Here a bullet list about doing benchmarks
- Reproducibility: your numbers worth nothing if nobody could reproduce them, so you have to give along them a script or a detailed description of what you did.
- Statistics: outliers and other artefacts may screw your results, make sure your script is run enough times
- Indices and values: if you want to proof something you need hard numbers possibly something everybody can understand easily and cannot be misunderstood: cpu cycles, time to complete, memory usage, are quite good, given you aren’t testing on particularly different architectures or systems.
Quite short, isn’t it? Still many people just state their values by inference (like “it ought to do 2x the syscalls thus should be twice slow”), or just tries to benchmark something that isn’t what you want to test (like “glxgears is slower now, mesa is slower at rendering complex scenes”) or have a quite different settings and configurations (think about having your application with a minimal configuration and the same one with a larger one)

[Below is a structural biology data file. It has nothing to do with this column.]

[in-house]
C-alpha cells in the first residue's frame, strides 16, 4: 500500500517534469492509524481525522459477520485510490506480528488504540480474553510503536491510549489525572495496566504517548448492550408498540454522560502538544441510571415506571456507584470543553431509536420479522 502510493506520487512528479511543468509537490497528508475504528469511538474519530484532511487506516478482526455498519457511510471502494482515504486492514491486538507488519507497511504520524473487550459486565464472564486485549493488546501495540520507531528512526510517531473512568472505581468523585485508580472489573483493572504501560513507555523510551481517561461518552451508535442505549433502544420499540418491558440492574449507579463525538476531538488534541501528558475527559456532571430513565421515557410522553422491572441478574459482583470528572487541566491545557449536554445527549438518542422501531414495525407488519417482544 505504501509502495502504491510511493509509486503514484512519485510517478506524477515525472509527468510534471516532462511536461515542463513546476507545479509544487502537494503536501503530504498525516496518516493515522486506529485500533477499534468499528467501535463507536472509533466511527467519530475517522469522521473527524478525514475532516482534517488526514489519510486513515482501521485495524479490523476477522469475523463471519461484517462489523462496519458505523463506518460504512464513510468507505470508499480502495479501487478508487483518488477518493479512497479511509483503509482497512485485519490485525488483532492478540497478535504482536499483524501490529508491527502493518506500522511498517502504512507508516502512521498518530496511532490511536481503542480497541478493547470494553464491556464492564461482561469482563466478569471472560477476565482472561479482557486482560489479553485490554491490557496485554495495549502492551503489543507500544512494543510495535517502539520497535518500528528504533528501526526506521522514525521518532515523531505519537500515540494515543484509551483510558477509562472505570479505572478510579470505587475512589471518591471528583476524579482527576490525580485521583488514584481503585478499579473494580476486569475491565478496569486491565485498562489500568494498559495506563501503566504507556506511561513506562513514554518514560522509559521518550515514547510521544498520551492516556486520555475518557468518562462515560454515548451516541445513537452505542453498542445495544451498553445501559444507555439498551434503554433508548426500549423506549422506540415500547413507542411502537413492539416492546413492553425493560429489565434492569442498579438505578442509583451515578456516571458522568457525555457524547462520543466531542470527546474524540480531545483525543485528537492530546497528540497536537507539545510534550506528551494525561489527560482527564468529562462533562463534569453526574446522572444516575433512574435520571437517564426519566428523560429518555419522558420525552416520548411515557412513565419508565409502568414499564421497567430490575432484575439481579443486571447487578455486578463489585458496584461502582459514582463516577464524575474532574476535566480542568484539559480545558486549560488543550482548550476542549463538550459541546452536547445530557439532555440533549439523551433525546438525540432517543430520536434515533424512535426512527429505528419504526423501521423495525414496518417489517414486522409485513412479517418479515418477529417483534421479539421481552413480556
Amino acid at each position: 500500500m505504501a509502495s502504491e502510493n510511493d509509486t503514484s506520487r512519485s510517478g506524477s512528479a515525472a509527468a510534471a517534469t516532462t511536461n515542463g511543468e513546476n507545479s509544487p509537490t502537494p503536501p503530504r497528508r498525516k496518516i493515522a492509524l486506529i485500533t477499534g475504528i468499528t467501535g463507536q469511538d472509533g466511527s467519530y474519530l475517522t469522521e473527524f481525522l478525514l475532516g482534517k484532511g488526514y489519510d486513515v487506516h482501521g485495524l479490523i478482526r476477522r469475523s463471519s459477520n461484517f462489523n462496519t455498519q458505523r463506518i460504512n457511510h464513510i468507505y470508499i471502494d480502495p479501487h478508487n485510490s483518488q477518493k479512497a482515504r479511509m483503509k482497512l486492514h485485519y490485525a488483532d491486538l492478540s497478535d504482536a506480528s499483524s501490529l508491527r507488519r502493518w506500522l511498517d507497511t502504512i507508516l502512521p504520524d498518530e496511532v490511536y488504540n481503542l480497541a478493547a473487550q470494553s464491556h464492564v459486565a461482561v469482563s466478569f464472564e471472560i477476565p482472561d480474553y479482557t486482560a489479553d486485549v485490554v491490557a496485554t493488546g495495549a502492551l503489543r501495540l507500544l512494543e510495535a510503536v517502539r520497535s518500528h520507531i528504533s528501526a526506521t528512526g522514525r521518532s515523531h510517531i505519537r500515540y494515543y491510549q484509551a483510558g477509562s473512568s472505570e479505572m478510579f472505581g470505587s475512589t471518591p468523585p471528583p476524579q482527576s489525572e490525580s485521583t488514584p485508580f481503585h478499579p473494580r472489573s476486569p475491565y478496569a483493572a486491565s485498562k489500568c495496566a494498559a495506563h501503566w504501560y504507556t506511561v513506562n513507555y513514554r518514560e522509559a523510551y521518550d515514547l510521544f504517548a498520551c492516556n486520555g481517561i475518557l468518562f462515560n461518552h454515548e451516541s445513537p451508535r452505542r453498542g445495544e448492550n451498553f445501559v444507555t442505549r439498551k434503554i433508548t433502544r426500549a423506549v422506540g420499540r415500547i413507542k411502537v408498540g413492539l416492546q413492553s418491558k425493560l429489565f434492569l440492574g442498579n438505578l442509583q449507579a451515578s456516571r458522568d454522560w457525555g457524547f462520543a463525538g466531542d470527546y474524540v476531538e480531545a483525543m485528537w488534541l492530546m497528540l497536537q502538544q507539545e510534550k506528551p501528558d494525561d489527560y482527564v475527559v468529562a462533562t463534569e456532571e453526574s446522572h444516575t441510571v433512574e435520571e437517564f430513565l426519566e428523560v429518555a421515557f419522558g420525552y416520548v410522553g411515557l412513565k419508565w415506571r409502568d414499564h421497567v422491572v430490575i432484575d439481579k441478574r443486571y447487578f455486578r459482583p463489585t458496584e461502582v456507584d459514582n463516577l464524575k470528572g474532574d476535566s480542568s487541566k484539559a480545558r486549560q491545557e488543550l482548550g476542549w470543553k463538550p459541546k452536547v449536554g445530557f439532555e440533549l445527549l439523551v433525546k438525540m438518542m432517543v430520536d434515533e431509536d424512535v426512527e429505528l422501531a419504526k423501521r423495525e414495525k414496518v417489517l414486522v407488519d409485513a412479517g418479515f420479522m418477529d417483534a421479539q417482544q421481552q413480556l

Usually the best way to get a meaningful benchmark is preparing a script and give instructions about how to use (like which version of companion software are you using) and then provide the numbers (media with variance if you are inclined) and a summary of the system, this way others can play and try themselves. This is quite useful since the optimization you are working on may be great on gcc4.3 on PowerPC but be problematic on x86 with gcc-2.95.
Other times you want just people to compare something that is _quite_ influenced by the surrounding system or is annoying to setup, in those cases having a full system image is quite a boon, _everything_ could be the same. And given how easy is to use virtualization/emulation software nowadays it just take a bit of bandwidth.